Tuesday, December 3, 2013
There is an interesting recent report of the District of Columbia Board on Professional Responsibility directing Bar Counsel to informally admonish an attorney for neglect of a client matter.
The attorney had agreed to act as local counsel as a favor to a friend, who was later disbarred. The underlying civil case was dismissed. The client complained to Bar Counsel.
In the disciplinary case, the attorney contended that the "local counsel" status did not create an attorney-client relationship and that, as a result, there could be no ethical violation. The Board firmly rejected the suggestion that the attorney's local counsel status in any manner diminshed his ethical obligations to the client.
The Board also rejected a number of procedural objections, only one of which is worthy of note.
He claimed a right to voir dire the hearing committee members as to possible bias. The board held that he had no right to use a voir dire procedure to inquire about possible bias.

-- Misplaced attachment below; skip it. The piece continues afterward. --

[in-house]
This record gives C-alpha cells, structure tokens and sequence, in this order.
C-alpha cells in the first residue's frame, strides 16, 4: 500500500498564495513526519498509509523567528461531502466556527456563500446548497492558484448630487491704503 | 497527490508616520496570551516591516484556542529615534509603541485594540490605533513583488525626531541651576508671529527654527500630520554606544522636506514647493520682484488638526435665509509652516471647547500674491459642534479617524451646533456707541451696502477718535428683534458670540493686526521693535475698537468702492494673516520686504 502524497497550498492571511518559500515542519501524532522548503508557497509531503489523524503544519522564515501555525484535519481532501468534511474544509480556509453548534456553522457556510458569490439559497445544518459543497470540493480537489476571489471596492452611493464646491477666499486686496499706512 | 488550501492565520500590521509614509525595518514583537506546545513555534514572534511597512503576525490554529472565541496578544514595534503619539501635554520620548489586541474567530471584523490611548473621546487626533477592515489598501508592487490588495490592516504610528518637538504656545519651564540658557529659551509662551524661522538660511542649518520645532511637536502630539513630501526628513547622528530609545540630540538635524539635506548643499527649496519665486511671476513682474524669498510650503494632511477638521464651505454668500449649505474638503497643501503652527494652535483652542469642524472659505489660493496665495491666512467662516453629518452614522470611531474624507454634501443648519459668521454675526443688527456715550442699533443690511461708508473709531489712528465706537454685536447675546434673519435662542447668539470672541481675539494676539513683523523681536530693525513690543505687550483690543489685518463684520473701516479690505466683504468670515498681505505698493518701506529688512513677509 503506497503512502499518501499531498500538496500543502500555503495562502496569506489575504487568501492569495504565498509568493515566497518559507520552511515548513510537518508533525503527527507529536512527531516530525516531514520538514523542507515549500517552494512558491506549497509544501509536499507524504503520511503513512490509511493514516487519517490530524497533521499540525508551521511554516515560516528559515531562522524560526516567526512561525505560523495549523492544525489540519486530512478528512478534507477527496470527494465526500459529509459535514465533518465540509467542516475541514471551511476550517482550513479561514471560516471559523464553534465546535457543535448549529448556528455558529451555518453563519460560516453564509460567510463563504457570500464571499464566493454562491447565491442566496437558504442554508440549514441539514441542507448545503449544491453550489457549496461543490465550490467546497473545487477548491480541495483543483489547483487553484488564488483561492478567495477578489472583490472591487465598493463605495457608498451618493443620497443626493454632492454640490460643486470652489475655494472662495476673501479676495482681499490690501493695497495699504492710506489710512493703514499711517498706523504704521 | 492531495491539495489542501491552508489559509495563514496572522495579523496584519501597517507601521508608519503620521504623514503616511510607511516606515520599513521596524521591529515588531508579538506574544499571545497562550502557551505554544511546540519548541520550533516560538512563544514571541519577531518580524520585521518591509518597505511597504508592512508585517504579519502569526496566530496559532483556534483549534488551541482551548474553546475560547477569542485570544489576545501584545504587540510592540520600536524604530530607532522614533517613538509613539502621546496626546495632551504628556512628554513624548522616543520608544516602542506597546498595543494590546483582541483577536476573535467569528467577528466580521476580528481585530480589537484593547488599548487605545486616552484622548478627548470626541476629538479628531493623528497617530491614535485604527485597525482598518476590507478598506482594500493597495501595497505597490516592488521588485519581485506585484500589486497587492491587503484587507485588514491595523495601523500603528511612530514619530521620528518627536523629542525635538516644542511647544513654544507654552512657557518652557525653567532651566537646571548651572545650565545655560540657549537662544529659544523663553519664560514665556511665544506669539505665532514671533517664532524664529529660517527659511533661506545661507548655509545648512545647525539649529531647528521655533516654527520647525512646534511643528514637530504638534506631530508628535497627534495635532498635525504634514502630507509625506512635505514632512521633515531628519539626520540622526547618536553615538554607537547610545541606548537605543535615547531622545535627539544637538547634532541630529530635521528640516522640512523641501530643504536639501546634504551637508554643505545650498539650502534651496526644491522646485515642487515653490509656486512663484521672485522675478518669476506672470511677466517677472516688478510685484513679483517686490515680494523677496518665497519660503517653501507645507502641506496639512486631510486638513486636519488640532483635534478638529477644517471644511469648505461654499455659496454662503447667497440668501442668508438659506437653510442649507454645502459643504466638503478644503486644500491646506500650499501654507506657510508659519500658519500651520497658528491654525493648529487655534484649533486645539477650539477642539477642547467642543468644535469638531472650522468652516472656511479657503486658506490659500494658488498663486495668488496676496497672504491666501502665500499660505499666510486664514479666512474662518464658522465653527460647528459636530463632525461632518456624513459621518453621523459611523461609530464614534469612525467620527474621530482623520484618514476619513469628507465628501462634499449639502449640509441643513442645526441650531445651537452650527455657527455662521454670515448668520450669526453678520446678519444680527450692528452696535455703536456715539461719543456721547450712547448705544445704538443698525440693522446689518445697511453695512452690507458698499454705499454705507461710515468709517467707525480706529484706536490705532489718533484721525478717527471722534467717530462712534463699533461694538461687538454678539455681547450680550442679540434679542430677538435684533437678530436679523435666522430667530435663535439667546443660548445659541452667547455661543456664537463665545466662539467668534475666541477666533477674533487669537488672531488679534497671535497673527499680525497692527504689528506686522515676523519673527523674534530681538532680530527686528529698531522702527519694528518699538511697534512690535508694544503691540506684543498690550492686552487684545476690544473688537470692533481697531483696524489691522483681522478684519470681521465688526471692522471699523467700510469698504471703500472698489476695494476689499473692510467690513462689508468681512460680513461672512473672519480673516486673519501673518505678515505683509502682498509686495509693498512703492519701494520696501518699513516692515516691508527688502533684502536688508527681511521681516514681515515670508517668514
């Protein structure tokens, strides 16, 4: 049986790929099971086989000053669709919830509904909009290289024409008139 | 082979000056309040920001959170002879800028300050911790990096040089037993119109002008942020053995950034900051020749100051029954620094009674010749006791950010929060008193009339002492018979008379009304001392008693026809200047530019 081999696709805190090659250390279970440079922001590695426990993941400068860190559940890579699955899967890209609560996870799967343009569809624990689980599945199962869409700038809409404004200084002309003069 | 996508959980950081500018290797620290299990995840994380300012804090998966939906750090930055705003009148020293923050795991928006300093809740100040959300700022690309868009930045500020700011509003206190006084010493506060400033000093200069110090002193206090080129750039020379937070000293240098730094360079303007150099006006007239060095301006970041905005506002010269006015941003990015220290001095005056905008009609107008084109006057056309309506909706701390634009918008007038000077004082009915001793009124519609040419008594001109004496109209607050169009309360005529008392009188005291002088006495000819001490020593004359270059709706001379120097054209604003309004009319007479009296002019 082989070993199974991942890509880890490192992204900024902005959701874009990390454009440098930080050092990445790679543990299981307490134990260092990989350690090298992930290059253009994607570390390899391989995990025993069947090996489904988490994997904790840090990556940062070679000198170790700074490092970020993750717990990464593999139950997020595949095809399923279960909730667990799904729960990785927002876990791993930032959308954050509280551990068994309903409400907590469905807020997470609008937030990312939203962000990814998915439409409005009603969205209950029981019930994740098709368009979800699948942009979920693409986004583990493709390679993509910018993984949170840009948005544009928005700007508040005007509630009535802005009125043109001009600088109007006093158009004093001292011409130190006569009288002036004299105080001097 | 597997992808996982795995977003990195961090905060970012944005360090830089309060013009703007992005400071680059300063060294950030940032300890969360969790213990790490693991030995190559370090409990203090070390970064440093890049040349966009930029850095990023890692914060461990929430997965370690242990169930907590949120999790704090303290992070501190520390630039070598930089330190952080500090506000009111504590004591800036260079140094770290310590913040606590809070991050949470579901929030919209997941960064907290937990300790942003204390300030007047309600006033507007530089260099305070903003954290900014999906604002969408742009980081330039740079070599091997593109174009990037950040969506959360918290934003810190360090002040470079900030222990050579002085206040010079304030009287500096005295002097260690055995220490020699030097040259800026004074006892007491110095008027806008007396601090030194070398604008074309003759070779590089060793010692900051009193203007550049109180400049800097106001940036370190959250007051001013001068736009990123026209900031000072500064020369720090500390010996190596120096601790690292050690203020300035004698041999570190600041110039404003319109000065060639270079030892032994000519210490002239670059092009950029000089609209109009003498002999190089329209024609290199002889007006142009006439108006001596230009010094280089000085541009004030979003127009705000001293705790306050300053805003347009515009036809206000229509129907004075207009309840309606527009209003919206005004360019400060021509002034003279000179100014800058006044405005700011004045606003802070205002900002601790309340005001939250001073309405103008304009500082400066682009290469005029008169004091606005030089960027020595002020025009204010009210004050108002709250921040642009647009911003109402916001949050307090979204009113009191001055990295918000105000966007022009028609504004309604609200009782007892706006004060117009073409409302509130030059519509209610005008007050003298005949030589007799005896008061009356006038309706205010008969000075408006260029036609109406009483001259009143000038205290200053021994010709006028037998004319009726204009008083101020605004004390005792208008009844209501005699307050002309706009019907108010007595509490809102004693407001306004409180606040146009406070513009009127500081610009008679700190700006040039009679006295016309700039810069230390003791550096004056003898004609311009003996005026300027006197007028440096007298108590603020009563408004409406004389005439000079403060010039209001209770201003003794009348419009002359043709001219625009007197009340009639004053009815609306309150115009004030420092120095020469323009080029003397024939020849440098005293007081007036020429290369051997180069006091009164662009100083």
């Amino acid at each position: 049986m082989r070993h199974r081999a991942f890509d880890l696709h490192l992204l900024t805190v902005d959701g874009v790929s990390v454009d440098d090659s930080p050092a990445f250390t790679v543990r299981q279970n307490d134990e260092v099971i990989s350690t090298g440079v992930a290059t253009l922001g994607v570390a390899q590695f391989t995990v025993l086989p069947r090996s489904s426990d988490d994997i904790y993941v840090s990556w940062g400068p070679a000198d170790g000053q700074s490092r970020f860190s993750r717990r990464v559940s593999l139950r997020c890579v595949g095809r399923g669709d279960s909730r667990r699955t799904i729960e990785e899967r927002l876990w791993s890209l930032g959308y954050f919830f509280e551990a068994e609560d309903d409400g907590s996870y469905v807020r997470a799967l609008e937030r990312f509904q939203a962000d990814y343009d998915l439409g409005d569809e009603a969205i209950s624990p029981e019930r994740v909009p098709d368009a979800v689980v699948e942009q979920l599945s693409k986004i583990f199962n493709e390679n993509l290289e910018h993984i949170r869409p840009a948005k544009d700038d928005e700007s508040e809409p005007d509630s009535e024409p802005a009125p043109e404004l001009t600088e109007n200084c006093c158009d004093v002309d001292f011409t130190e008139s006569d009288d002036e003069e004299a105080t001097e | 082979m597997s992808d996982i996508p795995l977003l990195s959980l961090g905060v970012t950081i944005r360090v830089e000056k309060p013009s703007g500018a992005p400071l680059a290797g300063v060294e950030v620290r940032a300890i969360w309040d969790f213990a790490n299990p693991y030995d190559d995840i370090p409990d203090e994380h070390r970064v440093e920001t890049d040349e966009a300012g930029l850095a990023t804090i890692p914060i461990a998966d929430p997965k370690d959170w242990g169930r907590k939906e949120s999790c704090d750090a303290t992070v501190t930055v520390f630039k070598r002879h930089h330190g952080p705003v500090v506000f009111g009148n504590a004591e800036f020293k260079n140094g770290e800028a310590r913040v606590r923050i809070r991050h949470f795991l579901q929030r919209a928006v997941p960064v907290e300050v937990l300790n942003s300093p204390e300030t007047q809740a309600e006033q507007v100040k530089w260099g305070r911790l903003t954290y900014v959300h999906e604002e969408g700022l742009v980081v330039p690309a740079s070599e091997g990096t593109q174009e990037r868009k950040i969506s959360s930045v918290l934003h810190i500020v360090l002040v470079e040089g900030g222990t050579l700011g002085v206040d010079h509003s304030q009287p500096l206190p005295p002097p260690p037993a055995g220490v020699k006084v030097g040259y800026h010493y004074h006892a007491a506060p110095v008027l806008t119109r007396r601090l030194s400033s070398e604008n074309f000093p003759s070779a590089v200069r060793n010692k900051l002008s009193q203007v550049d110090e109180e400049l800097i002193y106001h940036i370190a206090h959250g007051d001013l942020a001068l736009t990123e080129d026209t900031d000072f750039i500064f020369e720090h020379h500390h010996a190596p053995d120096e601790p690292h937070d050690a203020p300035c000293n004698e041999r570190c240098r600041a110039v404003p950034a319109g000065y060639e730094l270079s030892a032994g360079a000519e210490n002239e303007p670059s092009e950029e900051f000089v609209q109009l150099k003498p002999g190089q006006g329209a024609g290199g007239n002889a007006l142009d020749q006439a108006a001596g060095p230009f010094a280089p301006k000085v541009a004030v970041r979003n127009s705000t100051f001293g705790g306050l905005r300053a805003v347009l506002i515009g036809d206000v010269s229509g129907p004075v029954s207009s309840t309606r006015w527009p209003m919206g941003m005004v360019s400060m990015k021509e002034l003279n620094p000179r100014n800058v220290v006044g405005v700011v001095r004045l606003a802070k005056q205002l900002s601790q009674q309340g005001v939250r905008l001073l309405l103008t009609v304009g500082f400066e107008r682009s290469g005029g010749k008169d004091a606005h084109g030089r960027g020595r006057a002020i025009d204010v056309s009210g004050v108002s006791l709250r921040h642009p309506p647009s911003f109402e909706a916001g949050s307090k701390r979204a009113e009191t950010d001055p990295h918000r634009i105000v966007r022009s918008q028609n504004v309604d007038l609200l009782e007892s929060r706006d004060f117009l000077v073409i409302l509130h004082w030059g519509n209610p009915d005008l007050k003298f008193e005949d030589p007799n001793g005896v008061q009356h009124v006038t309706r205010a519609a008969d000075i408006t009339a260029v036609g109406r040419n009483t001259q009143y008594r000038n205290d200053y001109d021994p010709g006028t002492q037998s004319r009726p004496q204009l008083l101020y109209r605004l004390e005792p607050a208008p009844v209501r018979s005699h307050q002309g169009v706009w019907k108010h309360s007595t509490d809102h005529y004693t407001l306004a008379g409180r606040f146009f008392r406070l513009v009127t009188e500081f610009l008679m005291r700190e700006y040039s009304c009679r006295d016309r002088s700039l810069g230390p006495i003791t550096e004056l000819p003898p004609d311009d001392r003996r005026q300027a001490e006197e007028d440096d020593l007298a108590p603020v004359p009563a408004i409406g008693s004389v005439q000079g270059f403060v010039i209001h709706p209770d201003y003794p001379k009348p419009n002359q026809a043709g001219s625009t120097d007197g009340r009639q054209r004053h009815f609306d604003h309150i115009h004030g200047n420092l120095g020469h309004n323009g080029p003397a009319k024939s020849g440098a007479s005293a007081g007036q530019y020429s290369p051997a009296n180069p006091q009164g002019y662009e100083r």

I do wonder how much information is made available to accused attorneys about the lawyers and laypersons who act as their judges. While perhaps voir dire is not the answer, I believe that the disciplinary system has an obligation to make available sufficient information concerning the professional backgrounds of hearing committee and board members to both the public and attorneys charged with offenses.
I also favor greater transparency on the selection process for hearing committee positions, as they inevitably are the group from which Board on Professional Responsibility members are chosen.
The attorney was admitted in 1967 and had no prior discipline. One of his character witnesses was Thomas Henderson, who hired me as an Assistant Bar Counsel in 1984.
The case is In re Thomas Fortune Fay and can be accessed at this link. (Mike Frisch)